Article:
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Oceans Socratic Questioning

Created by Dorothy Merritts and Robert Walter, Franklin & Marshall College (dorothy.merritts@fandm.edu; robert.walter@fandm.edu)
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This material is replicated on a number of sites as part of the SERC Pedagogic Service Project


Questions regarding the oceans are arranged in sequence for a session of Socratic questioning and learning.

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Learning Goals

To understand the ways in which ocean-floor landforms, such as mid-ocean ridges and deep-sea trenches, are created and shaped by plate tectonics. To recognize the various causes of sea-level change and the time-scales over which those causes operate. To develop a sense of the ways in which sediment transport in the near-shore environment produces beaches, barrier islands, and other marine landforms. To gain an appreciation for the importance of ocean currents in transporting nutrients and influencing climate.

Context for Use

This example is suitable for in-class use during a lecture period. No equipment is required unless the instructor wishes to use supplemental images. In that case, the images can be shown either with an overhead or computer projector. Resources for teaching about the oceans are available at numerous web sites, which add significant impact to this topic during class discussions. Some examples are given below in References and Resources.

Teaching Materials

Samples of Socratic questions arranged in sequence for a session on the oceans:

  • Which landform do you think is associated with the highest amounts of volcanic and earthquake activity in the oceans: the continental shelf or mid-ocean ridge? Why?
  • How do plate tectonics and climate change affect sea level? If sea level were to rise 10 cm in the 21st century, what might be the cause(s)? How would you assess the plausibility of your hypotheses?
  • Where might you expect to find the most nutrients in seawater: warm tropical waters along the Atlantic coast of Brazil, cold polar waters off the coast of Antarctica, or equatorial waters in the middle of the Pacific Ocean? Why do surface and deep ocean currents contain such different amounts of nutrients?
  • What organism lies at the base of the marine food chain, and how does it acquire nutrients for its own sustenance? What would be the impact on the entire marine food chain if an important nutrient for this organism were to increase? Or to decrease?
  • The oceans are global in extent, with waters that flow in vast current systems, so it is particularly challenging to divide marine resources among nations. How might nations determine rights and access to economic resources in the marine environment? What should be done if one nation exploits one or more resources to the detriment of other nations?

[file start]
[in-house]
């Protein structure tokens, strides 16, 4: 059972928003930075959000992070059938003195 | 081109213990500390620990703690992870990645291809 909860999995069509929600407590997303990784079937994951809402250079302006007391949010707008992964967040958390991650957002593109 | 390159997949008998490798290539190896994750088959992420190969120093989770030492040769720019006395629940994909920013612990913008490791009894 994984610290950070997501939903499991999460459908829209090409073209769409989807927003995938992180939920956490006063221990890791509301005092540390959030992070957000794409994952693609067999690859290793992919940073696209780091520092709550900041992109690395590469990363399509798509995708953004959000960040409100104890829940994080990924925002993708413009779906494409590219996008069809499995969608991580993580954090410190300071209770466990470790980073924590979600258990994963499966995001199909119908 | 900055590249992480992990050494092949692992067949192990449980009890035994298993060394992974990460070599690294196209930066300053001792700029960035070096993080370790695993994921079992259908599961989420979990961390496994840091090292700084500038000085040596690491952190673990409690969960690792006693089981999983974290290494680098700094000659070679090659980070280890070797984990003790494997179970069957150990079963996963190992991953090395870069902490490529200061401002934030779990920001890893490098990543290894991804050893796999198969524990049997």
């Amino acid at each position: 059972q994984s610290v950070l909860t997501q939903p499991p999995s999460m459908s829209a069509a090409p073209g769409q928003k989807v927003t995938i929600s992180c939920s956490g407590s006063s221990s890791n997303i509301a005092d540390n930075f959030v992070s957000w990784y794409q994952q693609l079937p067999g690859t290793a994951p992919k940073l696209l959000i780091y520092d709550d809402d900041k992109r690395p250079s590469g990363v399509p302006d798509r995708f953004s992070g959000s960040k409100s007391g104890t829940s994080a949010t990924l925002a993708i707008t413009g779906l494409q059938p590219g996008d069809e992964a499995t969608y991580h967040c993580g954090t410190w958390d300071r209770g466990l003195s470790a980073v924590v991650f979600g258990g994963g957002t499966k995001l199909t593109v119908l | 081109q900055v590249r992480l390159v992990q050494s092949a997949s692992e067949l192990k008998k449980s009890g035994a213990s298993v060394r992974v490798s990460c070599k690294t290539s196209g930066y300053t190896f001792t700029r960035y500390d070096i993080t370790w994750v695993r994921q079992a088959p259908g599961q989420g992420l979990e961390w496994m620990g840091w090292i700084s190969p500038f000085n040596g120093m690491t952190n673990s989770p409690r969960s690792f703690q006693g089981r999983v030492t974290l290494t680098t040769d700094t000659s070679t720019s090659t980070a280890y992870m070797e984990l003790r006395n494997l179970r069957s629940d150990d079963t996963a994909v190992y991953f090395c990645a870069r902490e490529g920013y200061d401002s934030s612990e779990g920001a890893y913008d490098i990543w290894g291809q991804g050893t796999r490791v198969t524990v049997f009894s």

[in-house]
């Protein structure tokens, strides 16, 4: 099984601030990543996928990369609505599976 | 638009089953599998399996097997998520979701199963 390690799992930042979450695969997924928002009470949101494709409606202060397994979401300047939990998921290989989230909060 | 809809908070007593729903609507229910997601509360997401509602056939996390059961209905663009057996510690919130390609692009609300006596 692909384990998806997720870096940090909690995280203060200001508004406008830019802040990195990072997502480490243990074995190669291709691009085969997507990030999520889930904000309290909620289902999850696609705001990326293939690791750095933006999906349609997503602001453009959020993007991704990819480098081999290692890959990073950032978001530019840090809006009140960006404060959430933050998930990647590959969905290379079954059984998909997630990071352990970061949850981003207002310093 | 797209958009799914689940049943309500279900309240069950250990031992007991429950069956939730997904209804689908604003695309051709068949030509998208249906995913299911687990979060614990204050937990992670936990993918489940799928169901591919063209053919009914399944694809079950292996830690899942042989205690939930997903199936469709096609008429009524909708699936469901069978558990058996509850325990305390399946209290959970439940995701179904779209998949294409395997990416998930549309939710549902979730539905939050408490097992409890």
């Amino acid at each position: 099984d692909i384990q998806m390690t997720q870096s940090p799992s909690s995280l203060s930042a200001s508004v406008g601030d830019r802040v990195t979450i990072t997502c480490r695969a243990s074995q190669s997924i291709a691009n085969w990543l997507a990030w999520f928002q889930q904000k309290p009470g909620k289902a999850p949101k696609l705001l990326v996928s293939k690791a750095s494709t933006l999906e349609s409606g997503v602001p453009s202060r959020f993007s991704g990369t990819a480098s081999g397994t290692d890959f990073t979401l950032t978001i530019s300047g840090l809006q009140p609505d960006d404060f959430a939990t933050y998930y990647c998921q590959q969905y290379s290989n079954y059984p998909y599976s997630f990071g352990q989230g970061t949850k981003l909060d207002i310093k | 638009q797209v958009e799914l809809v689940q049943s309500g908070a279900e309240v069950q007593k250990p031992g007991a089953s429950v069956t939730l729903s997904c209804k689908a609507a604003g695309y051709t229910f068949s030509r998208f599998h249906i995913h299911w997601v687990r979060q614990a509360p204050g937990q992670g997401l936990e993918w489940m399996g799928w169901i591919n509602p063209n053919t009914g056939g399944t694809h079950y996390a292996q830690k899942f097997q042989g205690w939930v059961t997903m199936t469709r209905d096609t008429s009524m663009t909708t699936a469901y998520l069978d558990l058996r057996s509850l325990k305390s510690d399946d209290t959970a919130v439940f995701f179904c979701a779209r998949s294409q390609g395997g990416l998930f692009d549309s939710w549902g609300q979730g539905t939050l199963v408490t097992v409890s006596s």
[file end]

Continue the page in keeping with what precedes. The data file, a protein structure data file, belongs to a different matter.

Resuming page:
• Sand is carried from continents to oceans by rivers, then added to and removed from barrier islands and beaches and transported along the shoreline. Describe and compare the processes that drive this continuous flux of sand along coastlines. What might happen to a given stretch of coastline if a large river were dammed near its mouth and the flow of sand were to stop (by sedimentation in the reservoir)?
  • Additional questions, and general answers to most questions, can be downloaded as a PDF file from Oceans Questions and Answers (Microsoft Word 41kB Aug6 03).

    Teaching Notes and Tips

    Tips: As in all Socratic questioning, give students time to reflect before answering questions, and make an effort to call on different students throughout the class period. Let students know at the beginning of class whether or not you will call on students randomly, or ask for hands to be raised, or both.

    To explore the questions on the oceans fully, allow at least a full class period of 50 to 90 minutes.


    Many simple details can cause problems when using Socratic questioning. For example, students might feel that they never are given quite enough time to reflect on the answer before called upon. They might not be able to hear some of the other students' answers, especially in a large classroom. They might find it very challenging to take notes during the questioning and response session, and at least will find it more difficult to take notes than during a traditional lecture/chalk class.

    The best way to determine what problems are occurring is to give students a questionnaire after each of the first few classes in which the approach is tried. Ask students directly if they think that you are allowing sufficient time for reflection. Ask if they are concerned about hearing other students' responses, and so forth. Add one question that asks students to make note of any problems not referred to in the questionnaire.

    Each student should be able to answer any of the questions that was posed during the Socratic questioning session. A good way to assess what the students have learned from a Socratic questioning class is to give a short quiz in which several of the questions from the previous class are listed. This quiz can be given at the beginning of the next class period. If the class is large and grading frequent quizzes is too burdensome, the questions can be designed with multiple-choice answers.

    References and Resources

    Many excellent web sites exist that contain educational resources and imagery for teaching about oceans. Two good ones to begin with are: